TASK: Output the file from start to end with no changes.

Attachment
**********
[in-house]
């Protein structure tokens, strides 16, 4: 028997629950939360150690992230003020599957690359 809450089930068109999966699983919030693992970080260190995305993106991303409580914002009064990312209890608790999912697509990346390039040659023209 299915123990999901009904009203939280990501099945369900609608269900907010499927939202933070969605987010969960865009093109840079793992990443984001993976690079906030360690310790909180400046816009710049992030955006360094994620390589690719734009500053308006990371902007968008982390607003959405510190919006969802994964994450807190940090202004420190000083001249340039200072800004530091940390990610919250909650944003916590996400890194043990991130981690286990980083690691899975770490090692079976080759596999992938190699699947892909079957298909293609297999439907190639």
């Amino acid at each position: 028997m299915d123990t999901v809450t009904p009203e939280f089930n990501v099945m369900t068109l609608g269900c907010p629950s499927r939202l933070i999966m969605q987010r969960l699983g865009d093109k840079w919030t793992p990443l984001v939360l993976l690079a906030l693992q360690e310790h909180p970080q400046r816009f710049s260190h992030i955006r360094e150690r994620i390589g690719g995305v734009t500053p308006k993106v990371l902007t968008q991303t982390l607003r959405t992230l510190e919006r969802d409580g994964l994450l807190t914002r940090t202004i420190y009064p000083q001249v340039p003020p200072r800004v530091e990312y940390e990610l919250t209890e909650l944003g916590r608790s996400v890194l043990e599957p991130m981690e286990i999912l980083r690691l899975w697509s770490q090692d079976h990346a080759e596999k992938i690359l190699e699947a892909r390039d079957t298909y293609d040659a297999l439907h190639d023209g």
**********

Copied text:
[in-house]
């Protein structure tokens, strides 16, 4: 028997629950939360150690992230003020599957690359 809450089930068109999966699983919030693992970080260190995305993106991303409580914002009064990312209890608790999912697509990346390039040659023209 299915123990999901009904009203939280990501099945369900609608269900907010499927939202933070969605987010969960865009093109840079793992990443984001993976690079906030360690310790909180400046816009710049992030955006360094994620390589690719734009500053308006990371902007968008982390607003959405510190919006969802994964994450807190940090202004420190000083001249340039200072800004530091940390990610919250909650944003916590996400890194043990991130981690286990980083690691899975770490090692079976080759596999992938190699699947892909079957298909293609297999439907190639």
């Amino acid at each position: 028997m299915d123990t999901v809450t009904p009203e939280f089930n990501v099945m369900t068109l609608g269900c907010p629950s499927r939202l933070i999966m969605q987010r969960l699983g865009d093109k840079w919030t793992p990443l984001v939360l993976l690079a906030l693992q360690e310790h909180p970080q400046r816009f710049s260190h992030i955006r360094e150690r994620i390589g690719g995305v734009t500053p308006k993106v990371l902007t968008q991303t982390l607003r959405t992230l510190e919006r969802d409580g994964l994450l807190t914002r940090t202004i420190y009064p000083q001249v340039p003020p200072r800004v530091e990312y940390e990610l919250t209890e909650l944003g916590r608790s996400v890194l043990e599957p991130m981690e286990i999912l980083r690691l899975w697509s770490q090692d079976h990346a080759e596999k992938i690359l190699e699947a892909r390039d079957t298909y293609d040659a297999l439907h190639d023209g």